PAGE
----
A novella about a man who, upon inheriting an estate from a distant relative, decides he should sell the place, but as the date of the auction approaches he finds himself reluctant to let it go. 1922.
This novella centers around a plot device I know many readers of older books enjoy: a nice, unsuspecting person discovers they have been left a big house by some distant great aunt or uncle.
The Heir begins with this setup, but then takes it a step further: will the unsuspecting heir sell the house and land piecemeal (it has many debts, after all, and has become a trifle run-down)? Or, as the reader fervently begins to hope, will the heir decide to keep the place? Better yet: move in, leave behind that London career-life, and take up the yoke of the landholder gentry?
At first, it seems like Mr. Chase, heir to Blackboys, will simply sell the place lock, stock, and barrel, then get back to his ordinary life as an insurance salesman. The estate solicitor certainly wants him to do this. The solicitor, in fact, seems quite eager for the place to be sold—never mind that all of the tenants on the land will be turned out.
Chase sets the wheels in motion for the sale, then returns to his work at “the office.” Seemingly, his life gets right back to where it was, with this whole Blackboys inheritance being nothing more than a quick diversion.
This book is subtitled “a love story,” though. Its charm is that it’s not a love story in sense that most stories are. The Heir is actually the story of a man falling in love with a place, a house, a community, an aesthetic, a lifestyle. And what I absolutely loved was that the reader sees this love unfolding, as Chase keeps coming back to visit Blackboys. Chase himself, however, seems oblivious to the meaning of his frequent and lengthy visits.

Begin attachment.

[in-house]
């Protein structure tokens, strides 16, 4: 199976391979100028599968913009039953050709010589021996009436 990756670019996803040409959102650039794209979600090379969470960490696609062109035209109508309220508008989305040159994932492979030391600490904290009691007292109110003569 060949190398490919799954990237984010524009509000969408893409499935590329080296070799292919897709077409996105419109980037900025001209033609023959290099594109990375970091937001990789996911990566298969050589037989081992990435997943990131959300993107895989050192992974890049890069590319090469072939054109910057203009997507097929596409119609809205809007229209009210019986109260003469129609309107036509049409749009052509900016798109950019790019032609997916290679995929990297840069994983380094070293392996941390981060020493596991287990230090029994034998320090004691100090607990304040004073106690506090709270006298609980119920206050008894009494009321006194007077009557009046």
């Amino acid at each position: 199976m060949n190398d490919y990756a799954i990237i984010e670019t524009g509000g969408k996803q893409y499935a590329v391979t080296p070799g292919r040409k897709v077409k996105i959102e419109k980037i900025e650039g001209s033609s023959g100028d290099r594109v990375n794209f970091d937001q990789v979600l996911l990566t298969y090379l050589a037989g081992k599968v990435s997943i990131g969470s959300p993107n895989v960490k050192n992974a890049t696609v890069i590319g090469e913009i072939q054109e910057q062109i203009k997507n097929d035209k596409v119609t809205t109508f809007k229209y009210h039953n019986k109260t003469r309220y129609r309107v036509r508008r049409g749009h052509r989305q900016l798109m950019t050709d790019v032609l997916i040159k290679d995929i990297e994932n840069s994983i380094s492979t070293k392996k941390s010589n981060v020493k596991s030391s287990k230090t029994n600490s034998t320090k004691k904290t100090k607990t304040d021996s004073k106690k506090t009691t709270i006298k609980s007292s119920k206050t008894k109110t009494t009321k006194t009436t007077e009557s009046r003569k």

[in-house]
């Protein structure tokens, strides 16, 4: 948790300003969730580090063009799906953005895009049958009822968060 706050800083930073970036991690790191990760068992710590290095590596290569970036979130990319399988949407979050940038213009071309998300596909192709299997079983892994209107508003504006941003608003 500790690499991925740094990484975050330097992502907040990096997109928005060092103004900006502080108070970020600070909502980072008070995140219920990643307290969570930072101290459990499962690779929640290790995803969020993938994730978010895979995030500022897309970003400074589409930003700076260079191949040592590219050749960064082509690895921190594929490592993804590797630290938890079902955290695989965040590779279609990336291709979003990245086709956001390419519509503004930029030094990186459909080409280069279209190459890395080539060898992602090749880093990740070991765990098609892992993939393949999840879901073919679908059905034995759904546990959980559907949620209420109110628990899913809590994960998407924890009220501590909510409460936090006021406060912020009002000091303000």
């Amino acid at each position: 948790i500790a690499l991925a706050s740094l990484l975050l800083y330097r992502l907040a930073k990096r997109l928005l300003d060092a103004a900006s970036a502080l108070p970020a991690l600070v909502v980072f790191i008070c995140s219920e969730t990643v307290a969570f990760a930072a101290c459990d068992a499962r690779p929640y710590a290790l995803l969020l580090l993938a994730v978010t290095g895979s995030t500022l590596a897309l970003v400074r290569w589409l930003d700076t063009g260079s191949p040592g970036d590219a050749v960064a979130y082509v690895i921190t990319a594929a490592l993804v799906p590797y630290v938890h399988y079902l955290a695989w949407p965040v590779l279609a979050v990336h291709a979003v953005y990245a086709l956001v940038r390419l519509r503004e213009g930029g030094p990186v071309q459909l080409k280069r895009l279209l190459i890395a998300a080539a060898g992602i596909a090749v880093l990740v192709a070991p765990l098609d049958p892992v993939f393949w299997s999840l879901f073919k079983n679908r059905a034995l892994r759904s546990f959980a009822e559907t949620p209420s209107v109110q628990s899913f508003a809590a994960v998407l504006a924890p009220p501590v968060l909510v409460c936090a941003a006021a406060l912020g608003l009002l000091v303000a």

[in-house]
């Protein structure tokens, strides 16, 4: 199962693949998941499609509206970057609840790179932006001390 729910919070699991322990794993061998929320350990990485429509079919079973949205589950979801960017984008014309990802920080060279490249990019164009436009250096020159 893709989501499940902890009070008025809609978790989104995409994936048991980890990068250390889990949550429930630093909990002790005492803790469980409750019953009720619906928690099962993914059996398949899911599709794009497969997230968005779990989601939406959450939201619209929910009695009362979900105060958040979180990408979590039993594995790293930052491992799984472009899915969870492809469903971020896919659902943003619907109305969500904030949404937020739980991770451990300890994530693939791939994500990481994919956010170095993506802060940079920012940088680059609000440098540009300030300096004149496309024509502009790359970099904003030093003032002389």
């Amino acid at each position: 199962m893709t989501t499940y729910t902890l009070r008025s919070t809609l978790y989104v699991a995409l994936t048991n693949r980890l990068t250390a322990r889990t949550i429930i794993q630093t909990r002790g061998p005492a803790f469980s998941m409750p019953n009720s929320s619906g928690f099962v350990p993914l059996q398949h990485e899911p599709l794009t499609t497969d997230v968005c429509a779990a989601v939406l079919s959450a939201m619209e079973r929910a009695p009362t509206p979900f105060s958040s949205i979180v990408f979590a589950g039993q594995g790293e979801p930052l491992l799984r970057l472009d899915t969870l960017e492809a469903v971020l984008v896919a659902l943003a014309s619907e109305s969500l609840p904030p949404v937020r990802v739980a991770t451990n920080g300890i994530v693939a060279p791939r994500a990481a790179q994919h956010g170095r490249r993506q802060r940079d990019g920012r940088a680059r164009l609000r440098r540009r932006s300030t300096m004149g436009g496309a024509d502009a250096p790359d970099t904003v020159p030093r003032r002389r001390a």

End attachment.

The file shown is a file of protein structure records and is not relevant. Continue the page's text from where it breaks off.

The question at this point becomes not will he sell his inheritance, but can he really let it go?
A bonus in this novella is how Chase develops relationship with his servants (which, yes, is sometimes portrayed in literature and period films), but also, much less frequently depicted, how he gets to know the tenants on his land. The tenants, depicted as generous and compassionate, nicely balance out that greedy, unfeeling solicitor. And then there’s Chase, in the middle, running out of time to realize whose side he’s on…
For anyone who has yet to read anything by Vita Sackville-West, let me just say this novella provides a great introduction. Sackville-West’s language is always lyrical, sensitive—the kind of language you delight in rolling around on your tongue.
Reminded me of:
- Other beloved Vita Sackville-West (All Passion Spent; The Edwardians)
- Virginia Woolf (Orlando)
- “Downton Abbey”; “Upstairs/Downstairs”
- Thomas Hardy (Tess of the d’Urbervilles) & Catherine Cookson (Tilly Trotter), for their bucolic depictions